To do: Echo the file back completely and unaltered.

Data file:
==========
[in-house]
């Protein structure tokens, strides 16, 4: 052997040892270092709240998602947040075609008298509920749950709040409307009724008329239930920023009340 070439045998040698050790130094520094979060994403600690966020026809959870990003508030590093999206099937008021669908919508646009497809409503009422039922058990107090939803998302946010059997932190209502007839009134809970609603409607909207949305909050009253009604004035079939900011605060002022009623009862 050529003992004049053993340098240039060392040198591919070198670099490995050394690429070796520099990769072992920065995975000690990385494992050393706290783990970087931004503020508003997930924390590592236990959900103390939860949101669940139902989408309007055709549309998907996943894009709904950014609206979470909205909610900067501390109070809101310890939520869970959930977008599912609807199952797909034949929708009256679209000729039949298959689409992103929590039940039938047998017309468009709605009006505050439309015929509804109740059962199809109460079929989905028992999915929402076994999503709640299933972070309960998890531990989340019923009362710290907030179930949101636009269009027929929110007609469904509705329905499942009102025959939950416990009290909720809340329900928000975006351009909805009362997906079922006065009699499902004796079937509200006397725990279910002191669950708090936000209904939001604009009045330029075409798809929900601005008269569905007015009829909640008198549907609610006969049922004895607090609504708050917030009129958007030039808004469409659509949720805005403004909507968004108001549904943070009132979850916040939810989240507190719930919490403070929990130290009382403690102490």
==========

[in-house]
């Protein structure tokens, strides 16, 4: 052997040892270092709240998602947040075609008298509920749950709040409307009724008329239930920023009340 070439045998040698050790130094520094979060994403600690966020026809959870990003508030590093999206099937008021669908919508646009497809409503009422039922058990107090939803998302946010059997932190209502007839009134809970609603409607909207949305909050009253009604004035079939900011605060002022009623009862 050529003992004049053993340098240039060392040198591919070198670099490995050394690429070796520099990769072992920065995975000690990385494992050393706290783990970087931004503020508003997930924390590592236990959900103390939860949101669940139902989408309007055709549309998907996943894009709904950014609206979470909205909610900067501390109070809101310890939520869970959930977008599912609807199952797909034949929708009256679209000729039949298959689409992103929590039940039938047998017309468009709605009006505050439309015929509804109740059962199809109460079929989905028992999915929402076994999503709640299933972070309960998890531990989340019923009362710290907030179930949101636009269009027929929110007609469904509705329905499942009102025959939950416990009290909720809340329900928000975006351009909805009362997906079922006065009699499902004796079937509200006397725990279910002191669950708090936000209904939001604009009045330029075409798809929900601005008269569905007015009829909640008198549907609610006969049922004895607090609504708050917030009129958007030039808004469409659509949720805005403004909507968004108001549904943070009132979850916040939810989240507190719930919490403070929990130290009382403690102490």